Rand Paul’s Message to Iran

Paul will have his own response to the State of the Union address. (Tom Williams/CQ Roll Call File Photo)
Paul will have his own response to the State of the Union address. (Tom Williams/CQ Roll Call File Photo)
Posted April 7, 2015 at 11:39am

Ahead of his rollout of his presidential campaign, Sen. Rand Paul’s team is already pushing back against charges that the Kentucky Republican is weak on Iran.  

“The Washington machine is worried that our message is resonating across all 50 states. These attacks are false. Senator Rand Paul has voted for Iran sanctions and continues to believe that Iran should be forbidden from acquiring nuclear weapons,” senior adviser Doug Stafford said in a statement. “Senator Paul will oppose any deal which does not guarantee Iran giving up its nuclear ambition.”  

The comments from Stafford, provided to media outlets including CQ Roll Call between the online launch of Paul’s 2016 White House bid and the formal announcement Tuesday in Louisville, come after Bloomberg reported  there’s already an outside group that will be running ads against Paul saying he has stood against ratcheting up sanctions pressure against the Iranian regime.  

Just before President Barack Obama’s State of the Union address back in January, Paul told CQ Roll Call  he was against advancing additional sanctions at that juncture because of the risk that other countries in the sanctions coalition could step back or otherwise change course, but he also said he thought Iran should know the consequences of not following through on its commitments.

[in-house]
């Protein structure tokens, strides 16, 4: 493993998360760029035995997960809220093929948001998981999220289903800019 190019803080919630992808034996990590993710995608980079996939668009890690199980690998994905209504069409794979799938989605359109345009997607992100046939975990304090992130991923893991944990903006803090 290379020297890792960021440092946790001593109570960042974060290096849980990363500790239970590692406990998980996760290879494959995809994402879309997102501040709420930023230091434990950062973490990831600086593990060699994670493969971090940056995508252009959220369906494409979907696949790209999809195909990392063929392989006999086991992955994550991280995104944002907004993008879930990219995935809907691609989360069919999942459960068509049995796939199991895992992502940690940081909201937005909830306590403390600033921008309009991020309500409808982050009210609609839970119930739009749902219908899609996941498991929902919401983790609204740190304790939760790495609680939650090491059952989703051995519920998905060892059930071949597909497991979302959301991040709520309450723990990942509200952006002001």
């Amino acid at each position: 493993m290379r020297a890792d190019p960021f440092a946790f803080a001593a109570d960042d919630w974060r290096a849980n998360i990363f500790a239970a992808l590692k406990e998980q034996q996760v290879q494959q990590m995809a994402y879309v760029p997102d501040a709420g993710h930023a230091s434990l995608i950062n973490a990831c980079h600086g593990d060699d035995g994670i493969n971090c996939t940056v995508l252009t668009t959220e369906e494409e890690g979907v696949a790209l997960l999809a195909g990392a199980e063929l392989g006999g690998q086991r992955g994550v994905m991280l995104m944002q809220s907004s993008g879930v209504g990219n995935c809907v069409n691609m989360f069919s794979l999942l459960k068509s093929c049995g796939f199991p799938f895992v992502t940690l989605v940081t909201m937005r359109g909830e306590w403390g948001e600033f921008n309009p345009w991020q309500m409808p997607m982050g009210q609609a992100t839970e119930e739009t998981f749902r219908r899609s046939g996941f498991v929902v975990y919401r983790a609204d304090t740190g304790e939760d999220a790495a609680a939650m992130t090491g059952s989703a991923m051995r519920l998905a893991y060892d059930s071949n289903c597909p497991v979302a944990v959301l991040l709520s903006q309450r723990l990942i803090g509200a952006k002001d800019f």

“I don’t think we keep the unanimity of that sanctions coalition together if we pass new sanctions,” Paul said.  

“The proposition that I’ve been floating has been that we let Iran know that if they don’t comply with the current agreement, the interim agreement, that sanctions would be resumed. I think this a better way than placing new sanctions on,” Paul said. “Then what would happen is you would have presumption of what is already out there, and it would be based on Iranian noncompliance instead of Congress setting new parameters.”  

He also said in the January interview that he favors thinking before acting in the foreign policy arena.  

“As physicians, we’re taught first to do no harm, which means think through,” Paul said. “You have enormous power as a surgeon. Before you cut into someone, make sure you have the right diagnosis. Try not to make mistakes.”  

Stafford said Tuesday that Paul supports efforts to require congressional approval of a final agreement between the United States, Iran and international partners over its nuclear program.  

“Finally, any deal with Iran should be approved by Congress and not exclusively by the Obama administration,” Stafford said.